Care is a labor for love for a 112-year-old daughter of a veteran

Vanessa Brooks held her father's face in her hands and was kind to him.

Care is a labor for love for a 112-year-old daughter of a veteran

Vanessa Brooks held her father's face in her hands and was kind to him.

30 October 2021 Saturday 15:53
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Care is a labor for love for a 112-year-old daughter of a veteran

Before she could apply the shaving cream to his cheeks, she rubbed the cream along his jawline before gliding the razor across his face to create a clean line.

Lawrence Brooks sat in his large armchair in their double-shotgun house. A New Orleans Saints blanket was draped over his back. His arms were folded in his lap, and his eyes were closed. Banners from the Veterans Affairs hospital and the National World War II Museum were placed around him to celebrate past birthdays. On the dresser, was a portrait of him wearing his Army uniform, which is three-quarters century old.

Vanessa, 61, said that she wanted him to feel comfortable and happy. She was lying down on the couch with him for a rest in between giving him treatment for his swelling legs and feeding him. "If I can keep my son in a good state of mind until God calls me home, that is my intention."

She has been her father's primary caregiver for 13 years. She has tried to balance her full-time job as a neighborhood security officer with this job. It is a demanding job. As her father ages, this balance has become more difficult.

Brooks, a centenarian, is still sharp mentally. He can recount decades-old stories about his childhood in Louisiana or rural Mississippi and how he was drafted to the Second World War. His body is weak. Brooks' hearing loss is increasing, his sight is blurring in one eye and his vision is diminishing in the other. The past year has seen Brooks go to several hospitals, which have been physically and emotionally exhausting.

Vanessa begins each day early to bring him medication, clean his space, and load his wheelchair onto an electric lift for him when he goes to the doctor.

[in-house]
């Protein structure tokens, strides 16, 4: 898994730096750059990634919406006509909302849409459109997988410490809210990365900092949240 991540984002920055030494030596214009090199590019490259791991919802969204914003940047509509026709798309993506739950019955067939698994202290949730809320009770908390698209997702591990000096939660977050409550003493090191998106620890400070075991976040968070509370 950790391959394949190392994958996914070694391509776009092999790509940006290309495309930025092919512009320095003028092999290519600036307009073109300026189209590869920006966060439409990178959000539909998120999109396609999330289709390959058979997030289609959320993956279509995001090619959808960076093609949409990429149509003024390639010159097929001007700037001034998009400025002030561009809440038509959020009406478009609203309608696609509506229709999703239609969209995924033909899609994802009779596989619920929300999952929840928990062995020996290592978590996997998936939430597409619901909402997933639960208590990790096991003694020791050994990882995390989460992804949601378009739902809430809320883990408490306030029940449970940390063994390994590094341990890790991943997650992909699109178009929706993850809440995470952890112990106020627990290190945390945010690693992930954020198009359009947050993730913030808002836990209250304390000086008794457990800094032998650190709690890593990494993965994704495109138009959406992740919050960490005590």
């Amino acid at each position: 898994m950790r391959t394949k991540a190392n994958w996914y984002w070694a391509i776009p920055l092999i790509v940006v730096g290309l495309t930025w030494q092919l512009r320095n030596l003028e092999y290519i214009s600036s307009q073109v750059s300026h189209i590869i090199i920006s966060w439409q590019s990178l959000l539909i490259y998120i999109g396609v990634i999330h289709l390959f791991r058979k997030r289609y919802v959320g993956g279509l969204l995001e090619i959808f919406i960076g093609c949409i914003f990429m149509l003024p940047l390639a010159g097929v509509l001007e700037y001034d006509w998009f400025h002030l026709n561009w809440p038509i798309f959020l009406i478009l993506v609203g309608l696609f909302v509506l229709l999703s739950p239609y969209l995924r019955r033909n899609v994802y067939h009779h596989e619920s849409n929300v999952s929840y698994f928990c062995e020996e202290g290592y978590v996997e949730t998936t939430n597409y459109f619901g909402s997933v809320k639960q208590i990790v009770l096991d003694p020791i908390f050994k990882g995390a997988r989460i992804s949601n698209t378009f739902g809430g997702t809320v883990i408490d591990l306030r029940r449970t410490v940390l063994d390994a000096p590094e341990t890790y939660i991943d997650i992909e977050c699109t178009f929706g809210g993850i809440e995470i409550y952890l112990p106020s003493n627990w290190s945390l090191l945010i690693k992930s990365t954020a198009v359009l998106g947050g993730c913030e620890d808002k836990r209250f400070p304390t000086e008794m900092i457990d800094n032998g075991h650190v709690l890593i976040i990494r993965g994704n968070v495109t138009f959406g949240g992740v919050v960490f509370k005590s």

She said, "Taking care of him it's sunup to sundown."

Brooks was recently approved for a VA home-health aide program, which will allow him to visit their house during the day in order to help Vanessa. She said that there are many personal care needs Brooks is not comfortable attending to and she should take over most of the responsibility.

Vanessa was forced to take indefinite leave of her nine-year-old job in September. She is too young to start receiving Social Security and knows that the loss in income will be devastating. She considers caring for her dad the most important job she has.

She said, "I don’t work; I don’t get paid -- bottom line." "Basically, that was all I did. "I just took a leap of faith and did what I felt I needed to do. That was to stay here and care for my dad."

To support Vanessa's dad and help her care for him at home, a friend created a GoFundMe account.

The Brooks family is not the only one trying to manage priorities. According to a Rosalynn Carter Institute for Caregivers survey, one in five Americans who work full-time are caregivers. About 45% of family caregivers employed full-time said they had had to work part-time at one point or another, and approximately two out of 10 stated they had had to quit their job altogether.

Howard Gleckman is a retired policy expert at the Urban Institute.

Vanessa made the shift to part-time employment one year ago. After working shifts of patrol from 3-11 p.m., she contracted with an agency to provide an aide to Brooks' care while she was at work. The help she received was not consistent due to a lack of health care workers during pandemic.

She was becoming more tired and had to take longer breaks from work in order to support her father's needs.

She said, "When I drive, I can't really go to work tired and exhausted because I can injure someone else or myself." "I felt like I was at war with myself."

She doesn't believe she will be able to return to work soon despite receiving an aid from the VA to care for her father.

The VA stipend program is for service-related injuries veterans only.

Lawrence Brooks was part of the mostly-Black 91st Engineer General Service Regiment. This is a result of racism policies that saw many Black soldiers relegated to service-oriented positions in the segregated U.S. Army. Brooks served as a caretaker to three white Australian officers and was discharged as a private in first class in August 1945. Brooks worked as a forklift driver until he retired in his 60s.

He had surgery in May, and Vanessa was able to stay with him at the hospital. Her father fell two and a quarter months ago. His doctor diagnosed him with a kidney infection.

After he was transferred from the VA hospital ICU unit, she spent the week caring for him. His kidneys were also at risk due to fluid buildup in his lungs.

Her father began to regress when she tried to return to work after becoming depressed. She said that he didn't want to eat or drink water. He is at his best when she can stay at home with him.

She said, "That's the thing that makes him happy and that's the reason he lives." It's almost like he has me as his lifeline. He falls into delirium when I'm not there.

She shared that she loves going out to get chocolate frozen yogurt with her father, and watching sports like football and wrestling.

He enjoys sitting on their porch in the sun. He is known by his neighbors, and they all wave to him.

Vanessa stated, "I want him to have the best life." He worked hard. He cared for our family. Now I am taking care of him."

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